May 11, 2001, 11:50 AM — Just as wavelengths were tied to physical fibers before dense wave division multiplexing, today routing is tied to dedicated physical routers that have earned a reputation as being expensive and complex to manage. To improve IP performance and maximize the physical router resource, layers of frame relay and ATM networking are often added to IP networks (See Faster 'Net growth rate raises fears about routers).
To increase IP capacity, providers can install more physical routers at great expense and time -- by adding new fibers before DWDM, for example -- or gradually increase the size and speed of each physical router. The result is layers of costly equipment, slow provisioning and scaling barriers that block the potential of IP networking for today's enterprise users.
A new technology approach called dense virtual routed networking (DVRN) is designed to liberate the routing function from the constraints of monolithic physical routers that built today's Internet and private IP networks. DVRN promises to deliver improvements in scale and economies, and to enable a wealth of new IP-based services.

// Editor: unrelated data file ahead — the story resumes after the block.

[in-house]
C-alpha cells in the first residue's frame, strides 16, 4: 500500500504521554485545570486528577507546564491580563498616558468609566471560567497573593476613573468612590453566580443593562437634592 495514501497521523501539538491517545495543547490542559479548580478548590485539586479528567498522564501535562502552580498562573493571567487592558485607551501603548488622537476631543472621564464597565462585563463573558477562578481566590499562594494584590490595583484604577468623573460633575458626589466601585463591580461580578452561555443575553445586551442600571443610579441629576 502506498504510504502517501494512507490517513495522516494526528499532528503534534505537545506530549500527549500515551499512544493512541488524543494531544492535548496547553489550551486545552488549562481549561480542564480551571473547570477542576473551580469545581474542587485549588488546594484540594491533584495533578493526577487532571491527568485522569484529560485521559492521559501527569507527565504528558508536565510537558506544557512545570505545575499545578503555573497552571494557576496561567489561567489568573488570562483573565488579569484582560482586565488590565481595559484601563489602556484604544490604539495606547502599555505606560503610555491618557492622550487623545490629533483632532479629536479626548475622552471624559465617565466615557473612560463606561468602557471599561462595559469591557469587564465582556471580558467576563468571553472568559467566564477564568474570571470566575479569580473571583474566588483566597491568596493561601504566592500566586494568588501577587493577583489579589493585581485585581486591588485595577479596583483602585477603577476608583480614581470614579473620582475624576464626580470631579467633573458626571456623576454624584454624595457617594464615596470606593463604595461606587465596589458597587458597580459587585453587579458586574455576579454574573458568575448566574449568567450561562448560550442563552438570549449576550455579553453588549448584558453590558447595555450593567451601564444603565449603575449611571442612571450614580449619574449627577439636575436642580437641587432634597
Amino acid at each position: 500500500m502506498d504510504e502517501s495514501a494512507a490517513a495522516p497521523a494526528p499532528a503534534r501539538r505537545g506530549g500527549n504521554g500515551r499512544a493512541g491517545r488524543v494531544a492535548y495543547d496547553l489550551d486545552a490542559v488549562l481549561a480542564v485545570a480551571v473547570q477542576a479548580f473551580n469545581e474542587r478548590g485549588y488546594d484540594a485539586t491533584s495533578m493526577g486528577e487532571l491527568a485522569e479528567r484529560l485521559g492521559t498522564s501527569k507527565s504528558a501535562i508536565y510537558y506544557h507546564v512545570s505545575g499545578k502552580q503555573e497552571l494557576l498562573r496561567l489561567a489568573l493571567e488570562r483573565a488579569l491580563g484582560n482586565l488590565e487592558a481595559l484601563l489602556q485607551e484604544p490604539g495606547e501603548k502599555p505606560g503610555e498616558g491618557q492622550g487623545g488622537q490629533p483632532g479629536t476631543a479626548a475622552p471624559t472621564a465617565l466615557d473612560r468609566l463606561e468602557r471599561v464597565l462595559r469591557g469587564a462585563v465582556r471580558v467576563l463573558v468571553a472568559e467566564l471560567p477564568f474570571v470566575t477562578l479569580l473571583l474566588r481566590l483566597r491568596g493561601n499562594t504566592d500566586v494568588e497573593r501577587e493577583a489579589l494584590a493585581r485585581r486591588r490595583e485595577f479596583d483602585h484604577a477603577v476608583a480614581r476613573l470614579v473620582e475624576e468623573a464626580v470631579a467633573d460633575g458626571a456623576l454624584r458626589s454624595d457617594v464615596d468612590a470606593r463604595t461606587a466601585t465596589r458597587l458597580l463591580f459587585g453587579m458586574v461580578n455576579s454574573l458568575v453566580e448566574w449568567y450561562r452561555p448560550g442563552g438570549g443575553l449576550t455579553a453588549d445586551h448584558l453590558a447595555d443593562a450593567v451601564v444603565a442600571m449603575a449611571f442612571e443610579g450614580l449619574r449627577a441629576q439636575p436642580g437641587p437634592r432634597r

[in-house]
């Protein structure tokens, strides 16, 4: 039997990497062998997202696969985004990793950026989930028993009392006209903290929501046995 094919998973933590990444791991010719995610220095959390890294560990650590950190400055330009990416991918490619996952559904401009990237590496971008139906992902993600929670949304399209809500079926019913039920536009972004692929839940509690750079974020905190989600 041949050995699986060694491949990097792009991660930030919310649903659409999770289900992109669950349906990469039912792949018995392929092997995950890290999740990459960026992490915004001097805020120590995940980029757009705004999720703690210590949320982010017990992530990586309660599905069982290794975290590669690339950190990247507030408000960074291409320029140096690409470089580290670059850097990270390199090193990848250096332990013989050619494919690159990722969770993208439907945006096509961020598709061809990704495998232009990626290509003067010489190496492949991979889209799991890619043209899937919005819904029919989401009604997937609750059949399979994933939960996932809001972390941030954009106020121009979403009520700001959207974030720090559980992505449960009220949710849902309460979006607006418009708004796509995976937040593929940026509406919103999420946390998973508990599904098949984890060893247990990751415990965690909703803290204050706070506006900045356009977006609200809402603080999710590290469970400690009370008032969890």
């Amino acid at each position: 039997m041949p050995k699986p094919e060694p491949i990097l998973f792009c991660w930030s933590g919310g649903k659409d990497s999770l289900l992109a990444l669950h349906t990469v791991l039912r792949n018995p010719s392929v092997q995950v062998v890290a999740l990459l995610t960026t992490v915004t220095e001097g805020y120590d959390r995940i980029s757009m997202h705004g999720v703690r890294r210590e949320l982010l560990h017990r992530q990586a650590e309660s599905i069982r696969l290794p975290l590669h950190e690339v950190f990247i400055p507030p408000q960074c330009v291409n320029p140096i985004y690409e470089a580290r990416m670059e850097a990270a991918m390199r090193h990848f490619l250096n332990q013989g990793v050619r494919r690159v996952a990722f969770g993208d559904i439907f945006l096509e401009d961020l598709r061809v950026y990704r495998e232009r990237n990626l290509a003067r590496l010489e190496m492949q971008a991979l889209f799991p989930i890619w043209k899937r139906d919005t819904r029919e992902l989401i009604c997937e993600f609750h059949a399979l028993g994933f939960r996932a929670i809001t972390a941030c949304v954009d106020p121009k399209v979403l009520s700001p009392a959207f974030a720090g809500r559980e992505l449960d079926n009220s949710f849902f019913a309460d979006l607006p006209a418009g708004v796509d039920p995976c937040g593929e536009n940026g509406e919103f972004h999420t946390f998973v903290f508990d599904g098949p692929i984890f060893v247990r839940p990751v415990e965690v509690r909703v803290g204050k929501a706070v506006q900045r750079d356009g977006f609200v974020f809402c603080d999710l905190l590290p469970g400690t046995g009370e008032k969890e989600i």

DVRN integrates three essential elements: dynamic virtual routing, optical-scale application quality of service (AQS) and collaborative service management.
With dynamic virtual routing, each virtual router is customizable and isolated from other virtual routers, allowing many virtual routers and virtual routed networks (VRN) to be supported in one system. Furthermore, each virtual router needs to support a full range of routing protocols, including Border Gateway Protocol 4 and Open Shortest Path First. And each dynamic virtual router must offer complete scalability, from a small private domain to the complete Internet route table.
Virtual routing is not a new concept, but DVRN bears little resemblance to the virtual router features available on a handful of systems today. These are largely limited by single-domain system architectures with just a customer-specific IP forwarding table, offering simple routing protocols, such as Routing Information Protocol, with small route tables.
These virtual routers are sufficient for today's low-end remote access and residential applications, but they lack the capabilities required for more demanding IP services.